Jockey, the Randall plantation’s oldest slave, is known for announcing the date of his birthday whenever he feels like it.

Chester is a small child on the Randall plantation who finds himself alone when both of his parents are sold.

A drop of wine unintentionally drips down Terrance Randall’s shirt, causing Terrance to lose his cool and get enraged.

He is one of Old Randall’s two sons, and after his father’s death, he and his brother James take over administration of the plantation together.

As a ruthless and despotic master, he subjected his slaves to brutal and inhumane punishments and humiliation.

In a brothel in New Orleans, near the climax of the tale, his heart gives out completely.

Slave feast days and infrequent festivities are permitted by the plantation’s owner, who is satisfied with the plantation’s consistent and reliable revenues.

Connolly, a nasty overseer on the Randall farm, was hired by the original Randall to do his dirty work.

He is a white guy who lives in Georgia and runs a station on the Underground Railroad, which he founded.

Eventually, Ridgeway is able to get a confession out of him.

Slave-catcher Ridgeway believes in the ideas of a violent, white nationalist America and is well-known and feared for his actions.

Ridgeway was unable to locate Mabel when she went away, and as a result, he becomes obsessed with locating and recapturing her daughter Cora.

Cora inflicts a fatal wound on him in the last pages of the story when she pushes him down the steps of the Underground Railroad station in Tennessee.

A necklace of ears that he received as prize in a wrestling battle from a Native American guy named Strong, and he is fearful of dangerous diseases because his siblings perished as a result of yellow fever.

When Royal and other Railroad agents rescue Cora from Ridgeway’s wagon in Tennessee, he is shot and murdered by the other agents.

He and Cora are shackled to the back of Ridgeway’s wagon as they journey through Tennessee on their way back to their lords’ estate.

Homer is a ten-year-old black child who pulls Ridgeway’s wagon and keeps track of his paperwork.

In Homer’s eyes, he is little more than a mystery; he wears a black suit and cap and appears unconcerned about the prejudice and brutality propagated by his employer.

He is also working at a whites-only tavern in the area.

When Ridgeway discovers Cora and Caesar in North Carolina, Sam’s house is completely destroyed by flames.

He intends to travel to California, which is located in the west.

In the end, Cora comes to the conclusion that Miss Lucy is most likely a member of the state’s policy of eugenics and forced sterilization, which is intended to keep the black population under control.

During his college years, he supported himself by working as a corpse snatcher, robbing people’s remains from their graves and reselling them on the black market for dissection and the study of anatomy.

Martin, a North Carolina station agent, conceals Cora in his house despite the fact that she is in danger.

Cora and Martin communicate frequently while she is hiding in Martin’s attic, and he provides her with almanacs to read.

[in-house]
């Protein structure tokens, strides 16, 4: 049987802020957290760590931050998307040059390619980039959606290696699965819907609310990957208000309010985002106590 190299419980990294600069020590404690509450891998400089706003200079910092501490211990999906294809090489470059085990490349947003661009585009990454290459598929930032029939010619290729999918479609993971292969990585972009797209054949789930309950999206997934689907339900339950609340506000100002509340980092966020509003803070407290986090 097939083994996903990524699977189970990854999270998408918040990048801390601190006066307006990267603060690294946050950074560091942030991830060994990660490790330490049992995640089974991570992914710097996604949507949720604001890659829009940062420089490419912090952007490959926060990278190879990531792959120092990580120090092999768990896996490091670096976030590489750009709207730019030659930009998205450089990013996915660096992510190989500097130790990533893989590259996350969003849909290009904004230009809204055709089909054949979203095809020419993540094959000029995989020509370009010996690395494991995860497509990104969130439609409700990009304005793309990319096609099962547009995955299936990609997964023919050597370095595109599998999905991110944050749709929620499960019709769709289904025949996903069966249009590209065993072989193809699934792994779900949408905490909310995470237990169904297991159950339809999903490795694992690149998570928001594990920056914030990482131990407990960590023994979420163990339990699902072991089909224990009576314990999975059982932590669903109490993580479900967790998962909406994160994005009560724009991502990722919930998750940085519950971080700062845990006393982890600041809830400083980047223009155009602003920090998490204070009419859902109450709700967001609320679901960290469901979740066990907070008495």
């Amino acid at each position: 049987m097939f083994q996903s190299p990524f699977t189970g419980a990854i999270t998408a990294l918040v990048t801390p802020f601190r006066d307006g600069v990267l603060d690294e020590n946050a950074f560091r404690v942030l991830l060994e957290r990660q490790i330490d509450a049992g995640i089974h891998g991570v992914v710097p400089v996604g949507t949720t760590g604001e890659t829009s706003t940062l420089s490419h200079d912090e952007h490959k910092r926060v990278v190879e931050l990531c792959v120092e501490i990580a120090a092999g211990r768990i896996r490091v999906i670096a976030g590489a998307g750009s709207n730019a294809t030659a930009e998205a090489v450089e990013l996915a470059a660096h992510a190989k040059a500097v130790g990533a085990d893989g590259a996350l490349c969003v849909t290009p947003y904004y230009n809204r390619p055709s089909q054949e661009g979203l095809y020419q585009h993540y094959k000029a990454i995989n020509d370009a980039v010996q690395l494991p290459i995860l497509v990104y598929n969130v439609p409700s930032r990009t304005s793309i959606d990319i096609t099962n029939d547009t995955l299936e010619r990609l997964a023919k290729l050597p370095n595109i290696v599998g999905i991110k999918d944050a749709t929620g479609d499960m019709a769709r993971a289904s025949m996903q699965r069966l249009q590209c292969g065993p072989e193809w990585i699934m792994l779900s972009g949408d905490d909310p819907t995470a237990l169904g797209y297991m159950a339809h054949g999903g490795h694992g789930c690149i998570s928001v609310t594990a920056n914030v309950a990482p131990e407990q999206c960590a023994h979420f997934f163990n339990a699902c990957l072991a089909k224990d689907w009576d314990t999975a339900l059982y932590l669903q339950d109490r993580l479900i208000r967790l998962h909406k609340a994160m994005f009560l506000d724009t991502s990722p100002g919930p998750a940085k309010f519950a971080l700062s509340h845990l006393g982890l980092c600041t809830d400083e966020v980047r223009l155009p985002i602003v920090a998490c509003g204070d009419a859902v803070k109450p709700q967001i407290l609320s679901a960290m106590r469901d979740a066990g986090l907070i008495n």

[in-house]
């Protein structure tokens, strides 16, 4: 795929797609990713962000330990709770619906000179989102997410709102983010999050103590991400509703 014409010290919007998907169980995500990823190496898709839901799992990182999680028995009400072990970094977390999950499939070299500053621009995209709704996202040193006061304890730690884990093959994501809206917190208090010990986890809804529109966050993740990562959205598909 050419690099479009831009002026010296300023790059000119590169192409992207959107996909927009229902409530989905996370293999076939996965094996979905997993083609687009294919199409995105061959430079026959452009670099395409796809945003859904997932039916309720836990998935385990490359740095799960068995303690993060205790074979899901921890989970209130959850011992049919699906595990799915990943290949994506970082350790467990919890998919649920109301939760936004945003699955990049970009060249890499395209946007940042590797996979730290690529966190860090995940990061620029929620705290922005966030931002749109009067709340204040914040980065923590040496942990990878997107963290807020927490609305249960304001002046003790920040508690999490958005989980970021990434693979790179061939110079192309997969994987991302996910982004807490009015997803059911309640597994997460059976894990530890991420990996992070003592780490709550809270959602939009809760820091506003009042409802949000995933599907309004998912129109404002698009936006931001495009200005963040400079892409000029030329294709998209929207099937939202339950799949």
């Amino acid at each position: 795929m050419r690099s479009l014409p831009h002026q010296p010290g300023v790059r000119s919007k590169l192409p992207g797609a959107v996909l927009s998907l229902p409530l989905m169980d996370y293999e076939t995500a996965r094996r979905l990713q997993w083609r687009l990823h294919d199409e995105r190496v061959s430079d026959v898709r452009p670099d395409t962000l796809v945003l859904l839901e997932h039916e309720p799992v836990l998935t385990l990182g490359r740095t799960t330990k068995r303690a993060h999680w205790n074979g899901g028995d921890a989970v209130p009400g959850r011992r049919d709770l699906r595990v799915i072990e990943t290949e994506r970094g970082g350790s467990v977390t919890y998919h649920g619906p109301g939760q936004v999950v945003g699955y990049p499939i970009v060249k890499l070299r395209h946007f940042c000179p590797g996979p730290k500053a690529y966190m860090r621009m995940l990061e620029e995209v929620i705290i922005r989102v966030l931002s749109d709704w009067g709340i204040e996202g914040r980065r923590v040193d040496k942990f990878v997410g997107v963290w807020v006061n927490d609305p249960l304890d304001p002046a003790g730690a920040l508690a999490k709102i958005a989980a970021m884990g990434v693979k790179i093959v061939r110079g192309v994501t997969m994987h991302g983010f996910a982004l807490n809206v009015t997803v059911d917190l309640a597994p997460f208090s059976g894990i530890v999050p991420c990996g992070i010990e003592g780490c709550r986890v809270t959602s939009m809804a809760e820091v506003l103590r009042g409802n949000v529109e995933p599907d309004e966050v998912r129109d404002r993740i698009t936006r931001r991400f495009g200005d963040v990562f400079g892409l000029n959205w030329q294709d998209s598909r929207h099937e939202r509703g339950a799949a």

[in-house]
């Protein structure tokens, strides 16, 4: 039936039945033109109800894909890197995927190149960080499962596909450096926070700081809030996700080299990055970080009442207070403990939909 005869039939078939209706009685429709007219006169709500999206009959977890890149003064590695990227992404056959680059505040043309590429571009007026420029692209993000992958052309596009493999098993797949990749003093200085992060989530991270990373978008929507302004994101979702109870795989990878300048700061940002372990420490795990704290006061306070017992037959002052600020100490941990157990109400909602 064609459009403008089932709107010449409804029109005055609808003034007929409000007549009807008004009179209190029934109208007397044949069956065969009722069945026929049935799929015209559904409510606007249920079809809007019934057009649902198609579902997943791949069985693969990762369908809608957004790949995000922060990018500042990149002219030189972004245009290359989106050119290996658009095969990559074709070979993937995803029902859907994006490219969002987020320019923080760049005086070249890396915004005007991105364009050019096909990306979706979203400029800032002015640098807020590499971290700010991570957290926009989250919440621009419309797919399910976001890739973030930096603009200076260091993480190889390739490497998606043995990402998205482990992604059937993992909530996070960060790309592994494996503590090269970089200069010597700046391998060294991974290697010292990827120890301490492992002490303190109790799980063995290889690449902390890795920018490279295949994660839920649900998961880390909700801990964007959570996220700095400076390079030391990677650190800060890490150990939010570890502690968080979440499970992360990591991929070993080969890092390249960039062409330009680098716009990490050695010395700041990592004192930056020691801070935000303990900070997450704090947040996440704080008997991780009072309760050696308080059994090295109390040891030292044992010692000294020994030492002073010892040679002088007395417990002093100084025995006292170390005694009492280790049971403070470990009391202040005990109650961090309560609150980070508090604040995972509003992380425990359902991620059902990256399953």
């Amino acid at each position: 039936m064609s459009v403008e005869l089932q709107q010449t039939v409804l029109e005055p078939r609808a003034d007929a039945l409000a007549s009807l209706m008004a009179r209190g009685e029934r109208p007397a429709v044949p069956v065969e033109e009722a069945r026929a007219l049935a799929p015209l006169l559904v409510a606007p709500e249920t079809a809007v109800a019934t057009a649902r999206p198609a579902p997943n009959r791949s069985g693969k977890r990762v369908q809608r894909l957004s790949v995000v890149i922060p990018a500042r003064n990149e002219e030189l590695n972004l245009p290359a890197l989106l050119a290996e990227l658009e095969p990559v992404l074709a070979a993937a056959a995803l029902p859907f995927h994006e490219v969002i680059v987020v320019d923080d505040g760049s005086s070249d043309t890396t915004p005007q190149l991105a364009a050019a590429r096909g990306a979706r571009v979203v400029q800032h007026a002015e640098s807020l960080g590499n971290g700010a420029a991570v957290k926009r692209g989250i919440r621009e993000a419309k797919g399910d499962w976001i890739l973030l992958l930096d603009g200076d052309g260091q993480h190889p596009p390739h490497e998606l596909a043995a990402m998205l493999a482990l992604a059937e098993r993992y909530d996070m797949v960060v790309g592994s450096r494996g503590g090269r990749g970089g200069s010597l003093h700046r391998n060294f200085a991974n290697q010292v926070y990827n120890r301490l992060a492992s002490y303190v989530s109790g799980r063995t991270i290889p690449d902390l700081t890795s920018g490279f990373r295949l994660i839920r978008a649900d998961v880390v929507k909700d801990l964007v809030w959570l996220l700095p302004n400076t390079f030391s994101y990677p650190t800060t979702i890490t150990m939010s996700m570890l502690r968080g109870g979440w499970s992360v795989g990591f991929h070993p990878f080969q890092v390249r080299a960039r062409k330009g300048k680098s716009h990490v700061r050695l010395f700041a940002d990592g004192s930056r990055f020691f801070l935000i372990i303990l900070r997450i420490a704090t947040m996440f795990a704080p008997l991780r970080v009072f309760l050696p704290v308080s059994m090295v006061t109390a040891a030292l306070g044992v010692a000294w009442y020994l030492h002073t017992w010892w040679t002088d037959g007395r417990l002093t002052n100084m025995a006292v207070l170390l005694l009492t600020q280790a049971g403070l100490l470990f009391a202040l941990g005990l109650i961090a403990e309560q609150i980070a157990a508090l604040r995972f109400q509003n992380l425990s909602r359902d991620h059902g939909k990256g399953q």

Martin’s wife was born into a rich family in Virginia.

She hesitantly invites Cora into her house in North Carolina, fearing that she may be apprehended by the authorities.

Despite the fact that it is never explicitly mentioned, the narrative implies that Ethel is a lesbian.

Royal is a freeborn black guy who began working for the Underground Railroad in New York City when he was just a child of slave parents.

In Tennessee, while on a job for the Railroad, Royal and a small group of other agents are tasked with rescuing Cora from Ridgeway.

Cora is hesitant at first, but she ultimately opens up to Royal and he becomes the first person in her life who she genuinely loves and can confide in.

When Ridgeway and the white mob raid the Valentine farm, Royal is shot and dies in Cora’s arms as a result of the attack.

John is a white-passing person with pale complexion.

He bought her freedom, and they were married a short time later.

Indiana was the first state where maize was planted.

Cora is recuperating in this location following Royal’s rescue of her from Ridgeway.

Sybil and Molly, a mother and her ten-year-old daughter, are runaway slaves who have escaped from their masters.

The three of them are extremely close and affectionate with one another.

While still a slave, he hired himself out to his master on weekends in order to earn money, and eventually bought the freedom of his entire family with the money he earned.

Lander, a free black man, was born in Boston, Massachusetts, to a wealthy white lawyer and his black wife.

Following his education, he went on to become an orator for the abolitionist movement.

In the novel, he is the final person Cora encounters on her voyage, and he is a compassionate black guy who is traveling as part of a mixed-race caravan that is headed west.

Cora comes upon him when she escapes the Valentine farm in Indiana via the Underground Railroad and arrives in New York City. Cora accepts Ollie’s offer of food and a trip to St. Louis, and then on to California, and the tale comes to a close with her acceptance.